Following a two-week bench trial, a federal judge has ordered Wells Fargo Bank, N.A. (the “Bank”) to pay its customers $203 million in restitution for its practice of resequencing posted debit card transactions from highest to lowest dollar amounts, which the court found was an “unfair” and “fraudulent” practice under California consumer protection laws. The court also issued injunctive relief requiring the Bank to cease engaging in resequencing practices by November 30, 2010. See Gutierrez v. Wells Fargo Bank, N.A., No. C. 07‑05923 (N.D. Cal. Aug. 10, 2010).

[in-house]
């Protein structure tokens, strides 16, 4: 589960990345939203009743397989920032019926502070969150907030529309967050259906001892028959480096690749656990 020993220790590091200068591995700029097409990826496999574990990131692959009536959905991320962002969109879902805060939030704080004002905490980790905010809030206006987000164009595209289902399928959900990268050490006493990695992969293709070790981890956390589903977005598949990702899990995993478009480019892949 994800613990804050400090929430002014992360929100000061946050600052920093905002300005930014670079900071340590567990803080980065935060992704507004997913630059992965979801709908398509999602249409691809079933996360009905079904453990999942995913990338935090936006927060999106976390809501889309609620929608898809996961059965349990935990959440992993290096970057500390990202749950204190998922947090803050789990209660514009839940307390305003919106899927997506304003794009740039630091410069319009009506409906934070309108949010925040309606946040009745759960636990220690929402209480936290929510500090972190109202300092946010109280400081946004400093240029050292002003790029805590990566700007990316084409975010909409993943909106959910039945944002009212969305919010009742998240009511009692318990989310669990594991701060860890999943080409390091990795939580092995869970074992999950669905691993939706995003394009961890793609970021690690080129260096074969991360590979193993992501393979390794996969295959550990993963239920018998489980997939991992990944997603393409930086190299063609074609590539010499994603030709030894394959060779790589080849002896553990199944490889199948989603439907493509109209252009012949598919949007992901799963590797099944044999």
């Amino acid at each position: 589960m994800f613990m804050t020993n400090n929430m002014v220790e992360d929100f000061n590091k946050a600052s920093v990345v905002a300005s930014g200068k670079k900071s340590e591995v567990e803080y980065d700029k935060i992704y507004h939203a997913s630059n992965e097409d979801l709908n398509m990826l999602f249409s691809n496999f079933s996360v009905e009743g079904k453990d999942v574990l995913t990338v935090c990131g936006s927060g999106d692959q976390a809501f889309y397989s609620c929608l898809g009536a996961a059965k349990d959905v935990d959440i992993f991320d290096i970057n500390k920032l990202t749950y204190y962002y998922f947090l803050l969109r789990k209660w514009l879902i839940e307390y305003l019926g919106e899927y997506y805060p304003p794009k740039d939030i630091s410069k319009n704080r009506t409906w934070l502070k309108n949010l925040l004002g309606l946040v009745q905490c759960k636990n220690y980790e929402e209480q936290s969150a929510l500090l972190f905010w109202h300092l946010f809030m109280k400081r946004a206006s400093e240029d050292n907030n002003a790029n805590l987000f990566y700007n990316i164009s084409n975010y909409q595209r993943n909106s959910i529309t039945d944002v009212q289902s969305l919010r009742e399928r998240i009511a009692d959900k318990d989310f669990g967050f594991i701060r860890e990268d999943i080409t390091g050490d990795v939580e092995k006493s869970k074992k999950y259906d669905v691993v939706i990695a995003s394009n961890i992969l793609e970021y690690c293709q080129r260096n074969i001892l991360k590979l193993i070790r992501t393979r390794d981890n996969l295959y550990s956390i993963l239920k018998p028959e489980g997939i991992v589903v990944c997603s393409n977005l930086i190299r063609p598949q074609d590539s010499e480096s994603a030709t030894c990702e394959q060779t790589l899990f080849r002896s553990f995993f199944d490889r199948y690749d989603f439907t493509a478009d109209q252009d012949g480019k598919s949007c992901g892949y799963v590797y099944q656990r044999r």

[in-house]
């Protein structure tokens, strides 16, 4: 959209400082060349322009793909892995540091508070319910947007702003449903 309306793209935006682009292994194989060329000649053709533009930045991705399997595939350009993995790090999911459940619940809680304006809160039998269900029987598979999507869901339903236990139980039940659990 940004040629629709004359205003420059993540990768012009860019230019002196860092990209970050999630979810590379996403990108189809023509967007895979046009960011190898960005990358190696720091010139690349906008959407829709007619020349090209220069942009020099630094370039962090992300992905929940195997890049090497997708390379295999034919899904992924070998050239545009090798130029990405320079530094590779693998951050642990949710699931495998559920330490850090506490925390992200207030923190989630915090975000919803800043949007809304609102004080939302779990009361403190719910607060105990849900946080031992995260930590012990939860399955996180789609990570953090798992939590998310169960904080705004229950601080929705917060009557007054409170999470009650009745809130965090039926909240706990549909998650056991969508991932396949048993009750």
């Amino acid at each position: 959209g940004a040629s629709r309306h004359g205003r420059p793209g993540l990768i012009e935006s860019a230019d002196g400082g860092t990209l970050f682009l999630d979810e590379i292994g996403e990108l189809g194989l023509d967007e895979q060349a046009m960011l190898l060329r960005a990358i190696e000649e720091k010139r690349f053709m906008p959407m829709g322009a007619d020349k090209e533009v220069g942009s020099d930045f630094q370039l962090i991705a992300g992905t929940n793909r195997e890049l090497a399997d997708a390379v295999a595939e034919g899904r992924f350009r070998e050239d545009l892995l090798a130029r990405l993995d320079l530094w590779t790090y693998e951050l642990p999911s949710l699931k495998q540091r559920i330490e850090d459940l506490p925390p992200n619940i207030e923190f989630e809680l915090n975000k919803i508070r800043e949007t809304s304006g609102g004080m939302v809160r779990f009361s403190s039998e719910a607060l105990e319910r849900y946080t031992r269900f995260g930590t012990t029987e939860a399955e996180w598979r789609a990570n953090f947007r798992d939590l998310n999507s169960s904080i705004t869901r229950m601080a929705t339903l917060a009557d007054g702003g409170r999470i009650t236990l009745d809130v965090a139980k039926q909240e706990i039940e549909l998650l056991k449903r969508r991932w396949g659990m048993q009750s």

In its defense, the Bank asserted that the practice of paying high dollar amount debit card transactions before those of lower amounts is intended to benefit customers by providing for the payment of high priority purchases before other purchases. According to the court, however, this computerized practice was intended to maximize revenue generated from overdraft transactions by depleting customer account balances more quickly than if debit transactions were deducted from accounts in the order in which they occurred. The court further found that the Bank’s resequencing practices, as well as its practice of approving overdraft transactions without point-of-sale notices, were not adequately disclosed to its customers and were contrary to “good faith” requirements under California law. The court also determined that the California consumer protection laws on which the plaintiffs relied to contest the Bank’s resequencing practices do not impermissibly interfere with the business of banking or conflict with federal laws governing national bank fees. Accordingly, the court rejected the Bank’s assertion that the National Bank Act and OCC regulations preempt the California consumer protections laws.